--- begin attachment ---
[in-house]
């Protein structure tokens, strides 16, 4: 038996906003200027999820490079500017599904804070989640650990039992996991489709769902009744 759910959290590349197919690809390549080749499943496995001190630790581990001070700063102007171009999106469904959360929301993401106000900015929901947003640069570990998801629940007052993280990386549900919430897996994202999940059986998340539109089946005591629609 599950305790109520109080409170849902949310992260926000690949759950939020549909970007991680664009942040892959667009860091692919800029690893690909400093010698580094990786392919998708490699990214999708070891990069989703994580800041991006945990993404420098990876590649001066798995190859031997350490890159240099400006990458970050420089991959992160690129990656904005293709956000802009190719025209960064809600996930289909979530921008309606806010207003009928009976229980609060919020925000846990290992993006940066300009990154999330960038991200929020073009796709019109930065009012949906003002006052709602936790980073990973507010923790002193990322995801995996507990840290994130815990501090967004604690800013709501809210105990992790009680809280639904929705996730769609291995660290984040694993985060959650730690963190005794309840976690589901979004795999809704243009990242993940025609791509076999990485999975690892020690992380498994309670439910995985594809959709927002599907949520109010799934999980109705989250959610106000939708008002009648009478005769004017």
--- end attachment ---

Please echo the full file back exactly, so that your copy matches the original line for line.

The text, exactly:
[in-house]
């Protein structure tokens, strides 16, 4: 038996906003200027999820490079500017599904804070989640650990039992996991489709769902009744 759910959290590349197919690809390549080749499943496995001190630790581990001070700063102007171009999106469904959360929301993401106000900015929901947003640069570990998801629940007052993280990386549900919430897996994202999940059986998340539109089946005591629609 599950305790109520109080409170849902949310992260926000690949759950939020549909970007991680664009942040892959667009860091692919800029690893690909400093010698580094990786392919998708490699990214999708070891990069989703994580800041991006945990993404420098990876590649001066798995190859031997350490890159240099400006990458970050420089991959992160690129990656904005293709956000802009190719025209960064809600996930289909979530921008309606806010207003009928009976229980609060919020925000846990290992993006940066300009990154999330960038991200929020073009796709019109930065009012949906003002006052709602936790980073990973507010923790002193990322995801995996507990840290994130815990501090967004604690800013709501809210105990992790009680809280639904929705996730769609291995660290984040694993985060959650730690963190005794309840976690589901979004795999809704243009990242993940025609791509076999990485999975690892020690992380498994309670439910995985594809959709927002599907949520109010799934999980109705989250959610106000939708008002009648009478005769004017």